Wednesday, October 31, 2018


Suspiria is an art house horror film that is a bit too convoluted at the beginning and too obvious at the end. Somewhere in the middle, however, there's an interesting tale of horror, thrills, and gore (lots and lots of gore). The film from director Luca Guadagnino throws us immediately into the odd world as we struggle to make sense of the rambling incoherence of a troubled girl (Chloƫ Grace Moretz) to her psychiatrist (Tilda Swinton). While initially dismissing the story as nothing more than the ravings of a troubled mind, Dr. Klemperer becomes more concerned once the girl goes missing and begins looking more closely at the prestigious dance company that may have driven her to an early grave.

At the same time, the school admits a talented American student (Dakota Johnson) who quickly becomes a favorite of Madame Blanc (also Swinton). Despite being the newest student, Susie (Johnson) shows a remarkable understanding of the dance company's trademark piece (which it turns out is far more than a simple dance). The film features one terrific scene which clues audiences in on the power of the dance while Susie, apparently, remains unaware.

The nature of the film's first scene between Moretz and Swinton forces the audience to pay attention quite closely. However, halfway through the film (if you are still paying attention) Suspiria doesn't so much foreshadow how the film will end but give away the entire final act. The movie needs you to look closely, just not too closely, for the story to unfold naturally.

Suspiria's feel and tone is certainly helped by the decision to place the tale in 1970s Berlin. The look and ambiance is further created by cinematographer Sayombhu Mukdeeprom and the choice to use no primary colors allowing for a gray and uninteresting world outside the walls of the dance company. The nature of the ritualistic dance also feeds the story well, both before and after its true purpose is revealed. The manner in which the film reveals the truth about the gaggle of women in control of the company offers glimpses into the true purpose of both the company and their upcoming live performance.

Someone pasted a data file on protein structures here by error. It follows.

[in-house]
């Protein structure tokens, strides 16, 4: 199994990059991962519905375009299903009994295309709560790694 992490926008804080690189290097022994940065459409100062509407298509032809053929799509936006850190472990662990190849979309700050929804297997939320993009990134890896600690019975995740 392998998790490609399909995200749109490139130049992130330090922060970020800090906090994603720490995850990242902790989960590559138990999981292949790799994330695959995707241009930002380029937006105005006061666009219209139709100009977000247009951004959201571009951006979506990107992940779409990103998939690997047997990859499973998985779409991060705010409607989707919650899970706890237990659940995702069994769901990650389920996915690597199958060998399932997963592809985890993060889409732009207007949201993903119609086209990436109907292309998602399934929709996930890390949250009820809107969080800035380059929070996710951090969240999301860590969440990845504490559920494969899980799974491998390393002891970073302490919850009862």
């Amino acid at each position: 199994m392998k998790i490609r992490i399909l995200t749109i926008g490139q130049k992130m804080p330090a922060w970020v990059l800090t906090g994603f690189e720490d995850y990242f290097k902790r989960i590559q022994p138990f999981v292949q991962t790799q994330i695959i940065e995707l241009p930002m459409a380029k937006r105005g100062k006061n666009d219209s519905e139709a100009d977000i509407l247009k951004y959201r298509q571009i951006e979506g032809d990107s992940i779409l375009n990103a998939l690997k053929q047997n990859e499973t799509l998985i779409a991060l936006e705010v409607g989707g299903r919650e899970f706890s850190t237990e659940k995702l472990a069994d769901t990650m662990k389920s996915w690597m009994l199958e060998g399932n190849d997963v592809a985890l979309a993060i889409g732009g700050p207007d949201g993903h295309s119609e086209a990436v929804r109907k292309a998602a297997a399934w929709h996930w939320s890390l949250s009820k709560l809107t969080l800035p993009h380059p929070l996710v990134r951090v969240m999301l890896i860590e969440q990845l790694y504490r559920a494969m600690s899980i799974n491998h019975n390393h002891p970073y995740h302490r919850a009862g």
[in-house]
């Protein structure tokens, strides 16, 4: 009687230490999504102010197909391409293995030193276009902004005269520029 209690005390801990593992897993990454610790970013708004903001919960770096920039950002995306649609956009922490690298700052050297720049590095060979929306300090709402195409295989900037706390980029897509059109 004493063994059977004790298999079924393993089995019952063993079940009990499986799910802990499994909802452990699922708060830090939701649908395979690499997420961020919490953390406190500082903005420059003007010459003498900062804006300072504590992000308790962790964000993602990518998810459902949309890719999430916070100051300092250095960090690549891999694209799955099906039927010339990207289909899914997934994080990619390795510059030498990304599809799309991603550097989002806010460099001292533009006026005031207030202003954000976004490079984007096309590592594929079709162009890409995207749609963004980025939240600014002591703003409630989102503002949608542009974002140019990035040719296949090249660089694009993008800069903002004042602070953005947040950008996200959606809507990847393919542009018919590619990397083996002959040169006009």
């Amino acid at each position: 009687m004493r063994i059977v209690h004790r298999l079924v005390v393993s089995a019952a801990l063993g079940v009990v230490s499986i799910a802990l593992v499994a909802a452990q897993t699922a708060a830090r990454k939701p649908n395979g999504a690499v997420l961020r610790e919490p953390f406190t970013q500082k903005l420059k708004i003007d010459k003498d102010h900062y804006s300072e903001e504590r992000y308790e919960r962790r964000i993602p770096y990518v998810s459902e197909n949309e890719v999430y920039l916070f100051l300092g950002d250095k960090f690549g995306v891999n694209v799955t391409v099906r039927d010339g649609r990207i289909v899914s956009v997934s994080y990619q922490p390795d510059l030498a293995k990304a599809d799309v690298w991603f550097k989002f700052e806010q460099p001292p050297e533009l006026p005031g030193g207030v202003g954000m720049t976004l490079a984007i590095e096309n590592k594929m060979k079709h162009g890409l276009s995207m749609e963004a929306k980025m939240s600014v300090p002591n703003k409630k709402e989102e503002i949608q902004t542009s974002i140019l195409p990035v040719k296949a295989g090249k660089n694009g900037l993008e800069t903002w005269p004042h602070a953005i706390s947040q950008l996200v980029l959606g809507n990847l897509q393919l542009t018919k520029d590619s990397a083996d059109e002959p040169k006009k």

While the movie is well put together and acted, it isn't without some serious flaws. The script by David Kajganich (inspired by the earlier film of the same name) includes multiple references to the RAF hostage crisis over television and radio. While a single inclusion may help fit the tale into historical context, the repeated use feels odd (particularly because it never leads anywhere). Along with some storytelling issues, the movie also includes a few too many characters as both the sheer number of dancers and teachers blur together. After a long build-up, the film's gruesome climax is so over-the-top that it undercuts the gore and horror as the bizarre borders on laughable. And the epilogue also feels a bit unnecessary, drawing out the story for the sake of wrapping up a single loose end that would have better better off left alone.

In the end I'm not sure Suspiria works, at least not as intended and not for its full running time. Putting aside its flaws, the film does provide several strong visuals, dark foreboding and ambiance, and several strong scenes (including the dance rehearsal which is impossible to forget). How the character of the psychiatrist is also woven into the later scenes, and taken advantage of by the company, adds another layer to the story as well. In the end Suspiria is a niche film that may take time to find its audience. While I can't quite bring myself to recommend the movie, there's enough here that works that also makes it impossible to ignore and may indeed be of interest to the right niche.

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